Creative director turned full-time activist Sean Williams celebrates Black dads all day, every day.

By Adrienne Farr
September 11, 2020
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Credit: Katherine Frey/The Washington Post/Getty Images

About four years ago, Sean Williams, dad of three—Davynn, 15, Cameron, 4, and Ethan, 3—was prompted to create the Instagram page @TheDadGang after a woman in his largely white neighborhood approached him and then baby Cameron. She congratulated Williams for sticking around to be a dad because, she said, “most Black men wouldn’t.”

“I realized she was just verbalizing what a lot of people were likely thinking,” says Williams. To change that narrative, he and a few other fathers began posting pictures of Black dads in action, and with that, a community found support.

Even if statistics show that more than half of all Black children live in single-parent families, it doesn’t mean more than half of all Black dads are out of the picture. “Fatherhood is a gift,” says Williams. “We’re breaking the stereotype that says we’re not active. You can be present and not live under the same roof as your children’s mother,” says Williams, who coparents with Davynn’s mom and is married to Cameron and Ethan’s mother.

Managing his Dad Gang brand and its many layers, including the website, is now the New York City dad’s full-time job. But the main goal? To cheer dads on. “Any man fortunate enough to have a child needs to treat fatherhood as if it’s the most special thing he’s got,” says Williams. That’s one reason The Dad Gang has “evolved to support dads really of any race. We’re trying to empower dads to be dope dads.”

Williams shares more about this vision for The Dad Gang and the impact it's already had.

Where do you think the absentee-Black-dad-narrative originated?

I think it was the media. Not just news outlets, but even television programming. I think a lot of people portray Black mothers as single moms. There's always a single Black mother, which is the first sign that the dad is completely missing in action. When I Googled fatherhood, a bunch of white dads showed up. When I Googled Black fatherhood, articles that said Black dads are MIA are the first thing that popped up.

Truly with so many of our Black men in jail, there is validity to that narrative in the sense that there are a lot of homes where the dads were taken due to systemic racism. We know how hard America has been on Black people—especially the Black family. With so many Black men being in jail, that means they're going to be absent. But the stereotype that we're trying to break is not about them being absent, it's about us not being active at all. You could be an active dad, and a present dad, and not live under the same roof.

Are you 24/7 Dad Gang?

I am as of this year. Founder and CEO of The Dad Gang is definitely a real full-time job. There are so many layers to The Dad Gang—event coordination, partnerships with a lot of brands, big content pieces. I pretty much manage the merchandise, sales, shipping, and the whole process of what it is to have a brand.

I manage the community too. We have a community of dads that need resources. We have to not only point them in the right direction, but really fact-check what we're telling them and make sure that all these dad tips really work.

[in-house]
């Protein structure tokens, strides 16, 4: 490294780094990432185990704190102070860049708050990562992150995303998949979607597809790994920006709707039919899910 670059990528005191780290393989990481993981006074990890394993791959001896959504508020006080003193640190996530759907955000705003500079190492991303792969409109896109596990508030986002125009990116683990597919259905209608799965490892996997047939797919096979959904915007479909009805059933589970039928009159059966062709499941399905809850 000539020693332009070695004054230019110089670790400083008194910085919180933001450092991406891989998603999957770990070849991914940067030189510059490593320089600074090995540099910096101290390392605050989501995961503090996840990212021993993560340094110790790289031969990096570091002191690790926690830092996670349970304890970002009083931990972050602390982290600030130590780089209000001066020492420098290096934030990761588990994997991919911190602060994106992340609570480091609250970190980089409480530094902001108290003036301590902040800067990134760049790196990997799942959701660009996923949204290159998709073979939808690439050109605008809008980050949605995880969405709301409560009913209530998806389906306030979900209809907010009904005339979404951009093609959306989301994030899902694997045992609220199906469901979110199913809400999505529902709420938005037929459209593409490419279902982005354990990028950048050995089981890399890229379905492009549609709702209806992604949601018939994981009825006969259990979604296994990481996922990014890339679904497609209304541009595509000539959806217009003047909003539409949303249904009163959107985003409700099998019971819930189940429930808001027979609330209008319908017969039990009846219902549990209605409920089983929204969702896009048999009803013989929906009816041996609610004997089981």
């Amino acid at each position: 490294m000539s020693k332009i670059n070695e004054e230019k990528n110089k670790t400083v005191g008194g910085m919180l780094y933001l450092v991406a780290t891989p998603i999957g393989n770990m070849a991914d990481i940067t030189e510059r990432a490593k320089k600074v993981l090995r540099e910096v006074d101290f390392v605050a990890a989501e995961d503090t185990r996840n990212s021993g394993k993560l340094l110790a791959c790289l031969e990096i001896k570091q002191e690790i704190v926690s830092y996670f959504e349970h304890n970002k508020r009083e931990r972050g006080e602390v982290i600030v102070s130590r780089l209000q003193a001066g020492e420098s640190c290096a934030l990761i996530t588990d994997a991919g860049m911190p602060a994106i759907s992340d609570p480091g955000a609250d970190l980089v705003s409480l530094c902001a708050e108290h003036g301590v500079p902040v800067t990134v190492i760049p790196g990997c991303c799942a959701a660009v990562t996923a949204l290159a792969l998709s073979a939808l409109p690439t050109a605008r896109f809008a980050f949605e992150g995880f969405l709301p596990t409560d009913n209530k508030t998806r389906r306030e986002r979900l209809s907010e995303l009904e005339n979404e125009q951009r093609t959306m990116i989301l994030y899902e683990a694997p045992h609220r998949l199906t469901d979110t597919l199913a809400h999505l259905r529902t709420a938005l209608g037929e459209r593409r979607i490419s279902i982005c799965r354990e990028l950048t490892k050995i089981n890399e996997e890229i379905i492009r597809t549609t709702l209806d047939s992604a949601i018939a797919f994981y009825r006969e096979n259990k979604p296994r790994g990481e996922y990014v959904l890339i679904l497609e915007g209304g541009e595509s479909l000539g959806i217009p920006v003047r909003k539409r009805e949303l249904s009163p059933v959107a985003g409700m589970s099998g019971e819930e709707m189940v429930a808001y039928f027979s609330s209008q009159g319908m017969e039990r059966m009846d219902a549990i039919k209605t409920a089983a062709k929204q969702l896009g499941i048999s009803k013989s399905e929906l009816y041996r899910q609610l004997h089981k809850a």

Do your kids know what The Dad Gang is?

Since it's based around children and being a father, they've been with me to develop everything. I create most of the content with the kids. My older daughter will sit down with me as I edit the content. She's a part of our team meetings with my event planner, our marketing guy, and all the other dads. They come to all the walks; they come to the Google panels. So they're really a part of every single thing that goes on. They're getting a really close view of how we're developing The Dad Gang as a brand, business, and movement. It’s good that they know we started this from scratch.

What’s one of the things that’s surprised you most about The Dad Gang?

Early on, I didn't realize what I created was going to be so impactful to the Black community. I thought I was going to put these images out of myself, my friends, and any dads that wanted to join in on the hashtags. I wanted to share these images and hoped that they would start to normalize what it looks like to be a Black dad in America. What I didn't realize is that people were going to start contacting me for ways to get through their own parenthood journey.

Do you get any messages from moms?

We get direct messages (DMs) from single mothers saying, "Do you guys have advice for me as a single mom raising two boys? What can I do for them?" This might be challenging, but God put this in front of me for a reason. I owe it to these women to help. So I started answering all of these DMs, and it just became a thing to where now, we're really trying to figure out how to create a program, or a resource for single moms. Maybe it's for us to mobilize some dads in every city. Perhaps start taking names and emails of moms who might want to benefit from a group of dads stepping in to do fatherly activities with their sons. Perhaps just have some dads that are down to lend themselves as fathers to these children who don't have dads. That's what we're trying to work out now.

Have you started to see the narrative shift based on The Dad Gang?

Absolutely. People are starting to see the brand and associate it with Black dads. Us being amazing dads is starting to be a normal thing.

A version of this article originally appeared in Parents magazine's October 2020 issue as “#DadGoals” Want more from the magazine? Sign up for a monthly print subscription here

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